January 16, 2022

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First model that simulates human embryonic development helps women to reproduce freely

First model that simulates human embryonic development helps women to reproduce freely

First model that simulates human embryonic development helps women to reproduce freely



 

Nature Breakthrough: The First model that simulates human embryonic development helps women to reproduce freely.

 

Within a week after fertilization, a human embryo will form a cell mass called a blastocyst , and the blastocyst will implant in the wall of the uterus.

Models that accurately simulate this stage of development may support research on embryo implantation and early development.

Construction of analogs blastocyst using stem cells is a promising approach, but previous attempts bottlenecks encountered, such as a fine and will not match the blastocyst cells.

 

On December 2, 2021, the research team of the Institute of Molecular Biotechnology of the Austrian Academy of Sciences published a research paper titled: Human blastoids model blastocyst development and implantation in  journal Nature .

 

This study established a simulation of early human embryos for human embryoid bodies (blastoid) , team these embryoid bodies culture of up to 13 days, at which time they already contains about 300 cells, these embryoid accurate physical Reproduce the key stages of the early development of human embryos, including adhesion to uterine cells in vitro, so as to study the process of human embryo implantation in the uterus.

 

This model may help advance our understanding of the early stages of human development, as well as the development of infertility treatments or contraceptives .

 

First model that simulates human embryonic development helps women to reproduce freely

 

If the development process of human embryos in the uterus can be reproduced in a petri dish, it will open up new ways for improving in vitro fertilization and developing better contraceptive methods .

 

Hormonal contraceptives are widely used and effective for many women. However, they have unpleasant side effects.

Some people experience dizziness, headache, fatigue, lethargy, loss of appetite and other symptoms.

If it is not taken every day as required, it will also cause the contraceptive effect to decrease.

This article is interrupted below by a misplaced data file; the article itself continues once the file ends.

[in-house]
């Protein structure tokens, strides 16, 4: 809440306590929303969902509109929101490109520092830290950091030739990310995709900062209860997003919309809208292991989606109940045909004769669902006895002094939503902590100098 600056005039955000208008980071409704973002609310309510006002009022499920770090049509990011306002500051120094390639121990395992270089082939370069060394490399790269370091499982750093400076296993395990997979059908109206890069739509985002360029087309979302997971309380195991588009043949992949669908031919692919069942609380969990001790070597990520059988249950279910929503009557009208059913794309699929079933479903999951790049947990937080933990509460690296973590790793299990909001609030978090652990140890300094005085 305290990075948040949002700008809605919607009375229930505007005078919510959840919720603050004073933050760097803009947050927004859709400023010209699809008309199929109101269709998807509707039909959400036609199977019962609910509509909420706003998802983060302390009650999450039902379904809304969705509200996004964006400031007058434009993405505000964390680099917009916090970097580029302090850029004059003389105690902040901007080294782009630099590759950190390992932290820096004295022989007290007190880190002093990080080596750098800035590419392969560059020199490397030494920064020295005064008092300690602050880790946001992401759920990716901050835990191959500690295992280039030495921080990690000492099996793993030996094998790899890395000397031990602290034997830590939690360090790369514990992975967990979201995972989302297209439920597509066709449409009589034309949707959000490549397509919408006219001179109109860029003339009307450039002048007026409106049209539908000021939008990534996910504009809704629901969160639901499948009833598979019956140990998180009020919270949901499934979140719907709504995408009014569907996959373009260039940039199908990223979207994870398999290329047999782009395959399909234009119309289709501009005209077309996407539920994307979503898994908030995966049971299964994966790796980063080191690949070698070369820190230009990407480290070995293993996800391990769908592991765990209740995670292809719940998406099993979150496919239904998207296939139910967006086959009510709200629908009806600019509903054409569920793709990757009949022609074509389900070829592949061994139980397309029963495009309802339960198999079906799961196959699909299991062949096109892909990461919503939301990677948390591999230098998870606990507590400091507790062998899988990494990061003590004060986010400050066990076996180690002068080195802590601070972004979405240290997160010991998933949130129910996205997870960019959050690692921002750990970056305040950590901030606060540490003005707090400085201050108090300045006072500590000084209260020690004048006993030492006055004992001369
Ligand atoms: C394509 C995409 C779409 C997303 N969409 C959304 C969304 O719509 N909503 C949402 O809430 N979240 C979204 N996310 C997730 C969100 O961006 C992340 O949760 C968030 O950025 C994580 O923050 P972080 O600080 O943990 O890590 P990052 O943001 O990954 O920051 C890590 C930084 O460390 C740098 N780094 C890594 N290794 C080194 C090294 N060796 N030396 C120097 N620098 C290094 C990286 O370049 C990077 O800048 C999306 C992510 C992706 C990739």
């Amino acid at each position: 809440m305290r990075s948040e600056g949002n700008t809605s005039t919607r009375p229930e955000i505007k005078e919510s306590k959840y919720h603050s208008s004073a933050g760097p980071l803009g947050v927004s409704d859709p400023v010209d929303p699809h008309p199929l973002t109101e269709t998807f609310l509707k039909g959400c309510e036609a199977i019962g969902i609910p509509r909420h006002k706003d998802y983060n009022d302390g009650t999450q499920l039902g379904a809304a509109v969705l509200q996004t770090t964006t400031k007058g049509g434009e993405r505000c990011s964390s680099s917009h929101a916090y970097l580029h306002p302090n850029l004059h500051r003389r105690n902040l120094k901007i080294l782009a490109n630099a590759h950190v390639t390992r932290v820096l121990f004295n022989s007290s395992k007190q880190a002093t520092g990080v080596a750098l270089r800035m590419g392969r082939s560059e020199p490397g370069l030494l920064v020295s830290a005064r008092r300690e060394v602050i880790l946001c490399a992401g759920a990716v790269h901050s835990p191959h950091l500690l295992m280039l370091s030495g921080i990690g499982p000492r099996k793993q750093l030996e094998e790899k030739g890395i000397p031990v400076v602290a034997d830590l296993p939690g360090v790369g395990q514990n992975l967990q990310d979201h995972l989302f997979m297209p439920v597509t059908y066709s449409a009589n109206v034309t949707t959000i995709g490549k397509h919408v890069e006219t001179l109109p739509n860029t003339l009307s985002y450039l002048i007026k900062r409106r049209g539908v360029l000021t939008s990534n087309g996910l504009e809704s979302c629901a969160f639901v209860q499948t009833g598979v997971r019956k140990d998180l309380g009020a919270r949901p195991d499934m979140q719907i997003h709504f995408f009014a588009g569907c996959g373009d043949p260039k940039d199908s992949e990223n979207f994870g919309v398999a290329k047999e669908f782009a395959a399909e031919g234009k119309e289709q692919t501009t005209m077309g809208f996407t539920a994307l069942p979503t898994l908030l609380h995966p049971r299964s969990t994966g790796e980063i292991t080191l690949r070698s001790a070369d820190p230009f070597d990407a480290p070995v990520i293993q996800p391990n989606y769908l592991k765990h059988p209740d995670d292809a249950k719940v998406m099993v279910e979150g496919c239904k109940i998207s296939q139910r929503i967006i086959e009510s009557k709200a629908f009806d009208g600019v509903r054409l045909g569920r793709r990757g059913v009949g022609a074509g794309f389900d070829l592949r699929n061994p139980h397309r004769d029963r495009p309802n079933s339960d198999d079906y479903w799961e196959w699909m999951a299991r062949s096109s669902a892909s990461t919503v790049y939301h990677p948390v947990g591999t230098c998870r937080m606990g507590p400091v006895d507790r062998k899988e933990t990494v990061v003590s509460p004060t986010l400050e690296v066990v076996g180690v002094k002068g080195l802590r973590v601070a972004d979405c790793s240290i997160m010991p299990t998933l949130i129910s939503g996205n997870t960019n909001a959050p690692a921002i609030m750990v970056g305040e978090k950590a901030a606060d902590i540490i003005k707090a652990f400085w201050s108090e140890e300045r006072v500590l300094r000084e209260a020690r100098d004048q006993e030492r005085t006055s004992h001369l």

In addition, some women, such as breast cancer patients, cannot use this hormonal contraceptive.

 

The research team said that this study used cell models of early human embryos and found molecules that can be candidates for contraceptives or birth-enhancing agents, making family planning easier, more convenient, and more adaptable to current social challenges.

 

The research team used human pluripotent stem cells to construct a human blastocyst-like structure (embryoform) .

The author identified three signaling pathways, Hippo , TGF-β, and ERK .

By inhibiting them , embryoid bodies that can effectively simulate normal blastocyst development (success rate>70%) and form correct cells (success rate>97%) can be obtained .

 

First model that simulates human embryonic development helps women to reproduce freely

Human embryoid bodies in culture

 

This human embryoid body can specifically adhere to hormone-stimulated endometrial cells in vitro, allowing the author to reproduce the peri-implantation development process until the 13th day.

Due to the high efficiency and scalability of the model, the authors believe that this method can open important possibilities for human embryo implantation and development research.

 

First model that simulates human embryonic development helps women to reproduce freely
Fluorescently labeled human embryoid bodies

 

More importantly, the study also found that SC144, a small molecule that has been approved by the FDA, can hinder the implantation of embryos.

This drug can be used as a contraceptive only when necessary, as opposed to hormonal contraceptives that require daily medication.

In comparison, it can significantly reduce potential side effects, which points the way for the development of a new generation of non-hormonal contraceptives.

The study also found that the natural molecule LPA can promote the formation of natural embryos during in vitro fertilization, which points out the direction for improving in vitro fertilization and increasing the success rate of IVF.

 

 

 

Paper link:
https://www.nature.com/articles/s41586-021-04267-8

First model that simulates human embryonic development helps women to reproduce freely

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